Concerns over freedom of expression heighten as more media outlets are forced to shutdown


Arbitrary detention

On 31st August 2018, a judge ordered the imprisonment of a prominent Venezuelan journalist. Jesús Medina was detained a day earlier and charged with promoting hatred and money laundering. As a well-known independent journalist, Medina gained prominence for his reporting of the crisis in Venezuela through social media. He is currently awaiting trial in the military prison, Ramo Verde. 


On 4th August  2018, Deutsche Welle's Spanish-language TV program was temporarily unavailable in Venezuela while the documentary "Venezuela — Escape from a Failed State" was aired. Media organisations suggested that the interruption was censorship enforced by Venezuela's media regulatory body, the National Telecommunications Commission (CONATEL). CONATEL however, rejected the accusation by responding that "such reports are fake news".  

Several cyber-attacks against independent media were also reported: on 1st August 2018 news outlet El Pitazo reported that their website was blocked without a formal notification by CONATEL. The outlet claimed that this, was part of a targeted attack ordered by the regulatory body which was backed by private internet service providers. In addition, three digital portals Armando.InfoCrónica.Uno and El Nacional also reported that they experienced denial of service attacks in August.

The economic crisis and shortages of printing materials also continue to constrain the exercise of freedom of expression in Venezuela. By 31st August 2018, at least three journals were forced to permanently close operations after the announcement of the new economic measures by Nicolas Maduro. 

Attacks against journalists

On 25th July 2018, military officers threatened a group of journalists who were covering a protest by patients outside a hospital in Lara state. They prevented the journalists from filming the protesters who had gathered to demand better medical treatment. 

A month later, on 29th August 2018, military officers prevented journalist Ana Rodriguez from covering a protest by employees of the State-owned petroleum company, PDVSA in Caracas. The officers threatened to beat and arrest Rodriguez and her cameraman if they did not stop filming. 


On 8th August 2018, the Bolivarian National Intelligence Service (SEBIN) arrested opposition member of Congress Juan Requesens and his sister, without a warrant. Although his sister was released hours later, Requesens was accused by the authorities of taking part in the attack against President Nicolas Maduro on 4th August 2018. Days after his arrest, a video of Requesens was leaked showing him in 'degrading conditions'. The politician’s family expressed their concern for his health after it emerged that authorities have denied him medical treatment. Questions have also been raised over when his immunity was lifted by the National Constituent Assembly.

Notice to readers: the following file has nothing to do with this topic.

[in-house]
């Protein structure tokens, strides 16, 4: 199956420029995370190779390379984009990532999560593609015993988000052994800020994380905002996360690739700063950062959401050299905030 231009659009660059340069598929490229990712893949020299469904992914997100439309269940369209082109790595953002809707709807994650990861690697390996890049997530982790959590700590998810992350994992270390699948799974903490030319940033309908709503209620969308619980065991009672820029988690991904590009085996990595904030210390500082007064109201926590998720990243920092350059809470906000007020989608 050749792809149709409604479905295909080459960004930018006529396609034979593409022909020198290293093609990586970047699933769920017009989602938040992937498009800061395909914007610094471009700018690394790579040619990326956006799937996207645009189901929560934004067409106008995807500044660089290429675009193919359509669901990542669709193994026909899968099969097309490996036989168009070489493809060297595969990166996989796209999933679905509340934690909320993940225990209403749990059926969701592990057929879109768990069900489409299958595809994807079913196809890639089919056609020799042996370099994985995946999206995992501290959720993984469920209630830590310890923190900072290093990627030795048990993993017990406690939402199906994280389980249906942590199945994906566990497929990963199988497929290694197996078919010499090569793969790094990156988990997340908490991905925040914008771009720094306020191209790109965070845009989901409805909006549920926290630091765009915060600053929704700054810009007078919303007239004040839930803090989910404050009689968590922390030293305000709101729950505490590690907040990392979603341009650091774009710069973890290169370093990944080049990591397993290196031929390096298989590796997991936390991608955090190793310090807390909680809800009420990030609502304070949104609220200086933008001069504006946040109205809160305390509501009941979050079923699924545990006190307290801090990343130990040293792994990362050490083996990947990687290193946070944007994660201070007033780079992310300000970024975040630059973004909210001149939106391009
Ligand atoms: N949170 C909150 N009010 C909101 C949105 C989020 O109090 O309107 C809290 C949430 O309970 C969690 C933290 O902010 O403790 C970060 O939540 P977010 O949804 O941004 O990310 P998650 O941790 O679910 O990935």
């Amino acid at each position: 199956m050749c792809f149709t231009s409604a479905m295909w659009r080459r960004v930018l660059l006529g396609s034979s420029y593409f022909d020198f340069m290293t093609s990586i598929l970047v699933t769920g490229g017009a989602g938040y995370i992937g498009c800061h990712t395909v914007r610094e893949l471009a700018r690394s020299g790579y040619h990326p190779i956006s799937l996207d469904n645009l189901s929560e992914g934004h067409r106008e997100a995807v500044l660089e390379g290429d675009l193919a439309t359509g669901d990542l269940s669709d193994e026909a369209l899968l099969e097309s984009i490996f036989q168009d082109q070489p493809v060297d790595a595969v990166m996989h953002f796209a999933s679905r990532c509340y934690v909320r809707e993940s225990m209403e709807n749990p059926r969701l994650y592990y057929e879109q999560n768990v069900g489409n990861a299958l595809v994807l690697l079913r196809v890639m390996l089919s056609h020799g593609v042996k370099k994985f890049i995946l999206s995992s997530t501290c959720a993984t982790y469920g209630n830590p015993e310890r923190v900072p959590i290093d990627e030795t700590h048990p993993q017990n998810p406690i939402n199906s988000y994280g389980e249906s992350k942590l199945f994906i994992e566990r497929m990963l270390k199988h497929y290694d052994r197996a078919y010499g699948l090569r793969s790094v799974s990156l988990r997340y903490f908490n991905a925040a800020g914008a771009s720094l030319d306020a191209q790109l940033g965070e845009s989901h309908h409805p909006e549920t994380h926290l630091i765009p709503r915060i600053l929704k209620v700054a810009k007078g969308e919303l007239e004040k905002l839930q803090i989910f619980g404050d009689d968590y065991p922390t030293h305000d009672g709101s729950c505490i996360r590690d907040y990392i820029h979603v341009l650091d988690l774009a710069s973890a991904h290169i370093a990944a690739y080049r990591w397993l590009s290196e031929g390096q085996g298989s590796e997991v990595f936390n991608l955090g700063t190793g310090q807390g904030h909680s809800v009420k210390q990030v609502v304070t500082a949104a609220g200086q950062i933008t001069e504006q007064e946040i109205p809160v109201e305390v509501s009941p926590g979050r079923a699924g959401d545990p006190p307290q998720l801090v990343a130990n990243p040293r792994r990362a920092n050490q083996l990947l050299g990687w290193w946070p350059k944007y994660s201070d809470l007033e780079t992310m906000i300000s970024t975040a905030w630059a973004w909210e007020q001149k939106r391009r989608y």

Civil society organisations also expressed their concern regarding the arbitrary arrest:

"We condemn the arbitrary and irregular detention of Parliamentarian Juan Requesens and the lifted of his parliamentary immunity. We are facing a serious due process violation. In addition, we fear that he has been subjected to torture and we urge the Venezuelan government to guarantee his physical and psychological integrity." (Translation from Spanish)

In a separate incident, Amnesty International reported on the situation of Lisa Henrito, an indigenous activist who is leading a movement to stop mining activities in Venezuela. As a consequence, Henrito has been subject to threats and defamation by members of the military. On 23rd July 2018, a military official accused her on national TV of "treason" and "secession". 

On 29th August 2018, two union leaders reported being harassed by security officers. Union leaders Ruben Gonzalez and Carlos Navarro were targeted after raising awareness about the consequences of new economic measures taken by President Maduro for workers in Venezuela. As a consequence, they claimed that members of SEBIN followed them. This is not the first time they have suffered reprisals for their work. In 2015, Gonzalez spent a year in prison for his work promoting labour rights. 

Peaceful Assembly

The Observatorio Venezolano de Conflictividad Social (Venezuelan Observatory of Social Conflict - OVCS) registered 2,163 protests throughout July 2018 making it the month with the highest number of protests in 2018. 96 percent of the protests related to social, economic and environmental rights, while protests for civil and political rights only accounted for 4 percent of the total. Labour rights, public services, social security, food and access to health care were the main drivers of these protests. Since the last report, there has been no evidence of any deaths during the exercise of peaceful assembly in Venezuela.